Reframing Social Justice, Feminism and Abortion: Isn't It Time We Combated the Bishops' Opposition to Reproductive Rights on Our Terms?
Farrell, Susan A., Conscience
I BECAME A FEMINIST BECAUSE or Roman Catholic social justice teachings. Born and raised Catholic, I found feminism totally compatible with what I had learned from my parents and my church. As reaffirmed in Cardinal Ratzinger's latest "Letter to the Bishops of the Catholic Church on the Collaboration of Men and Women in the Church and the World," I believe that women and men are equal and made in the image of God. Supporting equality. and human dignity, for me, means supporting feminism. This is not the feminism characterized by Ratzinger, but the feminism that seeks to liberate women and men from any form of oppression. This to me is the essence of social justice--human liberation leading to the authentic advancement of all humankind.
The Roman Catholic church and the American bishops are well-known and respected for their statements on social justice issues. From papal encyclicals to bishops' letters, the church has long proclaimed the importance of social justice. The pope and the American bishops are publicly on record opposing the war in Iraq, the death penalty, poverty and racism. They proclaim their support for civil rights and equality. The American bishops are very much part of the Roman Catholic church's social justice tradition. In many ways, they support the American value of justice for all, but with one exception: reproductive justice.
I support reproductive justice for women and men because of Catholic teachings. I remain a Roman Catholic despite the hierarchy's attempts to ignore or disavow these teachings when it comes to women's lives. But I'm tired of fighting for reproductive justice using the same old arguments that the bishops have used for the past 30 years or more. I don't want to play on their terms anymore. While I don't want to repeat all their hoary old arguments, a brief review will illustrate a new way to frame the procreative issues.
The US bishops and their Committee for Pro-life Activities say that they work "to teach respect for all human life from conception to natural death, and organize for its protection." But they don't seem to do this consistently. Women consistently are forgotten and remain undefended in this church. This is particularly true for poor women and women with AIDS.
Those who do attempt to work on behalf of women in the field of reproductive justice are maligned and condemned; harsh words issue from the bishops and spokespersons on their behalf. Frances Kissling, president of CFFC, Senator Bar bara Mikulski, Rep. Nancy Pelosi and, of course, John Kerry are all characterized as bad Catholics. Ad hominem arguments abound, as well as outright lies in press releases and articles.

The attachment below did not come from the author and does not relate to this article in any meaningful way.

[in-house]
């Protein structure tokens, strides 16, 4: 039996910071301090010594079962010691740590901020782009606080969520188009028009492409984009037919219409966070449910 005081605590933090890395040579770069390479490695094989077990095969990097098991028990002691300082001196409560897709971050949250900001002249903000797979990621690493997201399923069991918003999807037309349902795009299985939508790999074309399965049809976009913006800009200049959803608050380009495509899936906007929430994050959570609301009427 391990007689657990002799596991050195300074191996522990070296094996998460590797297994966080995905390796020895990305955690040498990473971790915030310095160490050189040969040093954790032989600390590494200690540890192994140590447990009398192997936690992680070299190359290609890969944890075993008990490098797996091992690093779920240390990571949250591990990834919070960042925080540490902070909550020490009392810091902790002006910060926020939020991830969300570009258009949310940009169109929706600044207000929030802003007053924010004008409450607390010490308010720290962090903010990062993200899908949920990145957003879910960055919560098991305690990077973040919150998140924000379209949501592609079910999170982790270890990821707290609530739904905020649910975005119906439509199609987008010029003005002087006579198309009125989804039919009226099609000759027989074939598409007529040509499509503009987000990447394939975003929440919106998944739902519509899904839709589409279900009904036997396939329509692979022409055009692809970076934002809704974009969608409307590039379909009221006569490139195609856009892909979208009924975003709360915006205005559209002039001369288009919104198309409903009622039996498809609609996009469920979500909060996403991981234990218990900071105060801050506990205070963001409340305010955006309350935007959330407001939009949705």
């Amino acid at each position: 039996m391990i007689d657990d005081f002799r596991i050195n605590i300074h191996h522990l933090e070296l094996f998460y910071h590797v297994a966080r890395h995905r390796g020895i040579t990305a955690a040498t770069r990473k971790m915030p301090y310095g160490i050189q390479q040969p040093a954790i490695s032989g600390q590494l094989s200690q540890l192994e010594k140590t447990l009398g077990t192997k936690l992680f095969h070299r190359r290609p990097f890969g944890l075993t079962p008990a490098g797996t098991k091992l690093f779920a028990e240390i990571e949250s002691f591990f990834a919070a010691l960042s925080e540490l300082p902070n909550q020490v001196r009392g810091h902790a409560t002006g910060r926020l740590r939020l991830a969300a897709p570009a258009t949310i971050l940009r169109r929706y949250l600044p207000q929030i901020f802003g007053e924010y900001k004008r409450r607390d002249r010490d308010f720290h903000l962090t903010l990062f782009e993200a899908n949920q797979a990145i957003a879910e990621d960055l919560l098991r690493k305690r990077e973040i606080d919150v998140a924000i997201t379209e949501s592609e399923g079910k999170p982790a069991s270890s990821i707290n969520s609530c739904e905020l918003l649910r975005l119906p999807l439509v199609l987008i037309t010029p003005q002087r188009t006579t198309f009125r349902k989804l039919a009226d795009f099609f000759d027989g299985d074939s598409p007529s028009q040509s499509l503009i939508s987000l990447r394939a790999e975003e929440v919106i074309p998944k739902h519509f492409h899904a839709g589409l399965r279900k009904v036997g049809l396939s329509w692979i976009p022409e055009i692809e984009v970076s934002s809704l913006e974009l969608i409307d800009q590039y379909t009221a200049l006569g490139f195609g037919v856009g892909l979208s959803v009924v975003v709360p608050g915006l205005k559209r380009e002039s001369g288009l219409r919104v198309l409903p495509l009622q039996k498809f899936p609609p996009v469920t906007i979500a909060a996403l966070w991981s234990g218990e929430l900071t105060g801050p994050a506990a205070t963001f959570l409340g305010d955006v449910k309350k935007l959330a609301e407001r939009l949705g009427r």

Take, for instance, statements by Cathleen Cleaver-Ruse. She is the director of Planning and Information for the Committee for Pro-Life Activities of the US Conference of Catholic Bishops. She frequently issues statements and writes articles defending the church's antichoice stand and attacking those who work for reproductive justice. Utilizing the same tired, worn out arguments they've been using for over 30 years, the bishops, Cleaver and other spokespersons continue to accuse reproductive rights workers of being abortionists. The word "abortion" in this frame is imbued with negativity. It is used to impugn the motives of Catholics and anyone else who works for reproductive justice, including organizations such as Planned Parenthood and the Alan Guttmacher Institute. Both are well-respected organizations that have worked tirelessly for issues of reproductive justice for women and men.
In a press release from the United States Conference of Catholic Bishops (USCCB) Cleaver-Ruse talks about the "dirty secret of the pro-choice movement." What is this dirty secret? She replies, "Abortion is a reflection that we have flailed to meet the needs of women." (January 22, 2004) Amazing! This is exactly what the prochoice movement has been saying for decades. …